POSTER PARROTS

Each year our calendar cover features a Poster Parrot whose job is to educate the public about some aspect of birds.

Our last calendar for 2010 features our past 4 Poster Parrots

 

 

Our 2009 Poster Parrot - Tinkerbell

Hi! My name is Tinkerbell. Although my name sounds feminine, I am what is referred to as a normal grey male cockatiel. My message to you all is the importance of bathing. In order to maintain our feathers in top notch condition, we need to bathe on a regular basis. Bathing provides moisture for our feathers and skin, aids in removing dander, loose feathers and debris from new feather growth. It is instinctive for us to want to bathe but just like a kid, we need some guidance. When we are first introduced to showers or bathing, we may not take to it right away. If we were in the wild, we would learn from our parents or the flock. Monkey see monkey do! Never force us to bathe. Consistency is key!! Introduce bathing to your bird gradually and consistently.

My wisdom on bathing was excerpted from an article courtesy of Grey Feather Toys.

I encourage you to read the full article at the following link to Grey Feather Toys, who became a sponsor of our program this year!:

http://www.greyfeathertoys.com/html/bathing.html

 

The humans I lived with for a spell submitted my picture to the folks at Parrots At Play and they felt that the picture would make a good cover for the calendar. How cool is it to see a cockatiel surfing?? Unfortunately, my stay with these humans was brief. Here's my sad story:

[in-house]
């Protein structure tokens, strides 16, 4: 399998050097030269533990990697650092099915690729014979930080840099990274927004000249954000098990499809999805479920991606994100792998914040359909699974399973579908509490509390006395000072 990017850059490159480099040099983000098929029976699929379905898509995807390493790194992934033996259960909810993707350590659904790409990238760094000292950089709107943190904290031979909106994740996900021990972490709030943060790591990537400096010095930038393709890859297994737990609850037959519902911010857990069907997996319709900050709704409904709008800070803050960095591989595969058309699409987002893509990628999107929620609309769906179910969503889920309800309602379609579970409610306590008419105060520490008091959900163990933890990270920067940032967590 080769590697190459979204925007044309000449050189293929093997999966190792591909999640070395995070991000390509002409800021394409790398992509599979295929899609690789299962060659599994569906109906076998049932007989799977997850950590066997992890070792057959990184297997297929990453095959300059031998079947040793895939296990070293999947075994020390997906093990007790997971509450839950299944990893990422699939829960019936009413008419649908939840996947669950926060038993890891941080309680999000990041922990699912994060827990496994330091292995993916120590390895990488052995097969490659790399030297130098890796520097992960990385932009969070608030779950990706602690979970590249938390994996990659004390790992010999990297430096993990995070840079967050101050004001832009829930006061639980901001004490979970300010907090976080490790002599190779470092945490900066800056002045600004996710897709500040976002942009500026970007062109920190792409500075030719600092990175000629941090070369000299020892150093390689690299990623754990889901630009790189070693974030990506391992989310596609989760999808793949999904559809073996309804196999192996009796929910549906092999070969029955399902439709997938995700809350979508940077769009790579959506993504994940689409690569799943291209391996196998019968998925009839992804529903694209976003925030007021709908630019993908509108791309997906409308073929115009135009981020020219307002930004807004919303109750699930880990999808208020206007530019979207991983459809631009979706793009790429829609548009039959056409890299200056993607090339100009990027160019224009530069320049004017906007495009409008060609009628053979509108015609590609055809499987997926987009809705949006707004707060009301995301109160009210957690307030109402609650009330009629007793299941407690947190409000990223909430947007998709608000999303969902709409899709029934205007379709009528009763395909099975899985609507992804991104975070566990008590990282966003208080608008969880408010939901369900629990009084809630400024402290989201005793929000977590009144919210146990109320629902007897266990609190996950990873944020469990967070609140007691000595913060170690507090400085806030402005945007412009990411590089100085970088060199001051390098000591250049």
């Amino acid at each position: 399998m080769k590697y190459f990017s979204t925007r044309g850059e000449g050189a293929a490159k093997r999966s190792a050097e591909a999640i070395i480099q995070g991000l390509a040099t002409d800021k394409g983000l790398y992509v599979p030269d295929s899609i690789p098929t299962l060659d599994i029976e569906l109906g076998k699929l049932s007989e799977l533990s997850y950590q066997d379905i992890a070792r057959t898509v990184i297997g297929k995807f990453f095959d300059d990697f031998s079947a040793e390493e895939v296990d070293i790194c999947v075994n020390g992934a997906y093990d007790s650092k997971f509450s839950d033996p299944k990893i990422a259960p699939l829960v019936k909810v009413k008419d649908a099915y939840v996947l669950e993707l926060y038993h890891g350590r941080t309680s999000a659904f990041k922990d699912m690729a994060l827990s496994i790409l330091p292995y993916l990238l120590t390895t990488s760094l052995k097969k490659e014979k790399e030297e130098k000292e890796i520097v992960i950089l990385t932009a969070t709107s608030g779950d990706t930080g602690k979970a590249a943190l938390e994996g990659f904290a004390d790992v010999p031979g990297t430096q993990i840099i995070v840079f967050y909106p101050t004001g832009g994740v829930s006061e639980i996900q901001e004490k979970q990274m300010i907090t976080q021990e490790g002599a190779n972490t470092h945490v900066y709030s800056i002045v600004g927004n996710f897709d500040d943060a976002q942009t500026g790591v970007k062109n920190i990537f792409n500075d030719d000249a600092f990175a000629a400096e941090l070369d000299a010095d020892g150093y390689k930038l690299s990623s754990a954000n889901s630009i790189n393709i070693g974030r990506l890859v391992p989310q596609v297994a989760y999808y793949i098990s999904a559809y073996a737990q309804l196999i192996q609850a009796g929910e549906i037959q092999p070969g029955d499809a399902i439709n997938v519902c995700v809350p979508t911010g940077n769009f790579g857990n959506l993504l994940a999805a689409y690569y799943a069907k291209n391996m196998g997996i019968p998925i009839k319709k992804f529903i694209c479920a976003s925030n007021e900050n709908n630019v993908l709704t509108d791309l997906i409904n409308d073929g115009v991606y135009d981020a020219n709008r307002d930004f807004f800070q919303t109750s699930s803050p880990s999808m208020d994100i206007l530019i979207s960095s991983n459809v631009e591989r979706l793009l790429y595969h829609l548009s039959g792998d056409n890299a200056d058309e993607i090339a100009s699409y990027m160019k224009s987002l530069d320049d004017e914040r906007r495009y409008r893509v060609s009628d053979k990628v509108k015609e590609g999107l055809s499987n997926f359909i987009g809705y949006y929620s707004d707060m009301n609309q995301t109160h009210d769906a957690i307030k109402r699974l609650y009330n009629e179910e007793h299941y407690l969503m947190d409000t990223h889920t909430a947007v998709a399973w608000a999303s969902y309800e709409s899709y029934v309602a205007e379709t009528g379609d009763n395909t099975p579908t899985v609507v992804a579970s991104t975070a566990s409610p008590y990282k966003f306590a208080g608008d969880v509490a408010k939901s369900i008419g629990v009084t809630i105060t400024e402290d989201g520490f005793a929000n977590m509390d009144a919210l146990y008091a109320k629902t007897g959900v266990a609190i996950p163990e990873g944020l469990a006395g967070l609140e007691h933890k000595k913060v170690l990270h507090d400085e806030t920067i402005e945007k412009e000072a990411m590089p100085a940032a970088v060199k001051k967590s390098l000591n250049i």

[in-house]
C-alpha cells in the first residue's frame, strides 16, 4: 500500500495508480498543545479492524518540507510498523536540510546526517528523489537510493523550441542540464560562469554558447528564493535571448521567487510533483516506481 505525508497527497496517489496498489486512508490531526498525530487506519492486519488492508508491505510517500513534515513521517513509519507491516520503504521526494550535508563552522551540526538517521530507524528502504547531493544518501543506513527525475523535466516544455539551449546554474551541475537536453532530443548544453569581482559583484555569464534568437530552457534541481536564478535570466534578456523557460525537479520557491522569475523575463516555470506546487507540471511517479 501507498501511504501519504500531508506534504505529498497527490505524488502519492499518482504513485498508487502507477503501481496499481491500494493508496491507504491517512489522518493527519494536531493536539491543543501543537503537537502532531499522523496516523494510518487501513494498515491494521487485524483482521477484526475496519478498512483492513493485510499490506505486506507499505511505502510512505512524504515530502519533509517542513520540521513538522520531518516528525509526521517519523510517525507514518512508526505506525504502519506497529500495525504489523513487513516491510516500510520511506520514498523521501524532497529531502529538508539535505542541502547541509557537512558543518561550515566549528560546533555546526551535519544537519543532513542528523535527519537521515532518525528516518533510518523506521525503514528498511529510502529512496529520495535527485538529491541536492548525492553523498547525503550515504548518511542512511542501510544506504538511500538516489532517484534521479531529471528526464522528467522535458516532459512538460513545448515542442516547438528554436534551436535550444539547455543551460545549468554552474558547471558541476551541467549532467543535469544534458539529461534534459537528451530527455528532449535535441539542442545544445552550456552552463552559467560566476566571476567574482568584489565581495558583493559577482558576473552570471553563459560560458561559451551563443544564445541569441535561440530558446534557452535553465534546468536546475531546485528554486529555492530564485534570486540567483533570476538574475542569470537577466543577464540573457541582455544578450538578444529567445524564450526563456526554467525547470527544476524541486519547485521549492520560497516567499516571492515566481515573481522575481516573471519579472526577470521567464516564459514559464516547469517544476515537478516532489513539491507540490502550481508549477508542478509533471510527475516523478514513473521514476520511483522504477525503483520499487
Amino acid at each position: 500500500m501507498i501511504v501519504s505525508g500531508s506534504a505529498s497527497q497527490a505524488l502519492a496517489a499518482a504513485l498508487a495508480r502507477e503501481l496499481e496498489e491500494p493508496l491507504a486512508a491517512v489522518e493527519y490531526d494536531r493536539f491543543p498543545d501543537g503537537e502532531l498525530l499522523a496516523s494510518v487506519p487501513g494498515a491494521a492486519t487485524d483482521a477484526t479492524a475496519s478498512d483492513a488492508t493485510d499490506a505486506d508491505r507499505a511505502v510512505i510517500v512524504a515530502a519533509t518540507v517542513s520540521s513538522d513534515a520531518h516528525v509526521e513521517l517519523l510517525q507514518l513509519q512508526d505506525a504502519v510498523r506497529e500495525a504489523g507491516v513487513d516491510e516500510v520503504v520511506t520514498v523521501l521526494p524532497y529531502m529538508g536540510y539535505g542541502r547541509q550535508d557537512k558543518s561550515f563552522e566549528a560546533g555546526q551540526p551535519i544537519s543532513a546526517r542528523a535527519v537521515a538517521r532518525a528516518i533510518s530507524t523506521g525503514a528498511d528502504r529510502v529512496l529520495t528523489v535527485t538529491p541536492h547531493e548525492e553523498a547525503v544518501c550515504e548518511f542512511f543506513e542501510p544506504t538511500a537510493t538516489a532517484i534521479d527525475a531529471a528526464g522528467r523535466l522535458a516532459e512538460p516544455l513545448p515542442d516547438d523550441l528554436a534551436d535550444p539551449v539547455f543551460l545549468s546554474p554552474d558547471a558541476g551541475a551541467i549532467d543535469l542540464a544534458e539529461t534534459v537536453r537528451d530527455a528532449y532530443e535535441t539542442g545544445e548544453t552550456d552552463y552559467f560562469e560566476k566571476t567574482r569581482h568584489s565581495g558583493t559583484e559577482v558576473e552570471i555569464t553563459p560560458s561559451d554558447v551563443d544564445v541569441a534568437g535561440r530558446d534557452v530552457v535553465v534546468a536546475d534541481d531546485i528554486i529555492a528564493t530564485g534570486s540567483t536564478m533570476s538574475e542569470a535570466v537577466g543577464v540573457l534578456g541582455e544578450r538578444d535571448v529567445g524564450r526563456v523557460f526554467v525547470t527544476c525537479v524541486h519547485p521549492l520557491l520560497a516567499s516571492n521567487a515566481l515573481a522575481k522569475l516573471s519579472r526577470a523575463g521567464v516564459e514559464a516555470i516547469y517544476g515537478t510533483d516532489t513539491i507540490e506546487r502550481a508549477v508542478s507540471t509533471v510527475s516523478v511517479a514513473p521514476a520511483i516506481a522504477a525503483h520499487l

My family adopted me 3 1/2 years ago.  I was out on my own in this big world and two mean crows decided I looked like I would make a great meal, so they knocked me out of the sky and I fell into this backyard.  I started yelling for help and this nice man ran out and scared the crows off.  He gave me to his daughter and she looked for my original family, but when they couldn't be located, she decided to keep me.  She bought me a great big cage and in no time flat I had her heart wrapped around my little wing! Mom’s daughter wanted to name me, so she named me Tinkerbell, because that was her favorite character at the time.  Mom told her that was a girls name and that I was a boy, but she replied, "Mommy, he's just a bird he doesn't know that's a girls name!" Well I just have one thing to say to that "If I didn't know it before then, I know it now!" But that's okay, I really don't mind, because the little girl is one of my favorite people.  She lets me ride around on her shoulder and I show her my heart wings and sing to her really pretty! Sadly though on May 14, 2008 my cage door was accidentally left open while I was outside enjoying the nice warm weather and I decided to see if my flight feathers had grown in enough for me to soar in that big blue sky (I forgot about those mean crows) and sure enough they had and I haven't been able to find my family since.  I know they miss me very much, because I miss them and even though we are now apart, I will always love them and I know they still love me!

Message from the folks at Parrots At Play: Please, please, be careful when bringing your birds outside. Always have them secured in either a cage, carrier, or harness. Even if you have your bird's flight feathers clipped, this will not prevent them from being carried away by a gust of wind.

 

 

Our 2008 Poster Parrot - BooBoo

 

 

Hi! My name is BooBoo. I’m a 3 1/2 year old female black headed caique and I live with humans in Alabama. I was asked to speak to you about the agility of parrots. Although parrots are creatures of flight, they are also very agile with their beaks and feet. Please provide us with lots of opportunities to exercise. A large cage and a playgym with swings and toys would be very much appreciated.

 

 

Our 2007 Poster Parrot – Stich

"HHmmmmmm......I wonder if humans appreciate how intelligent parrots are?"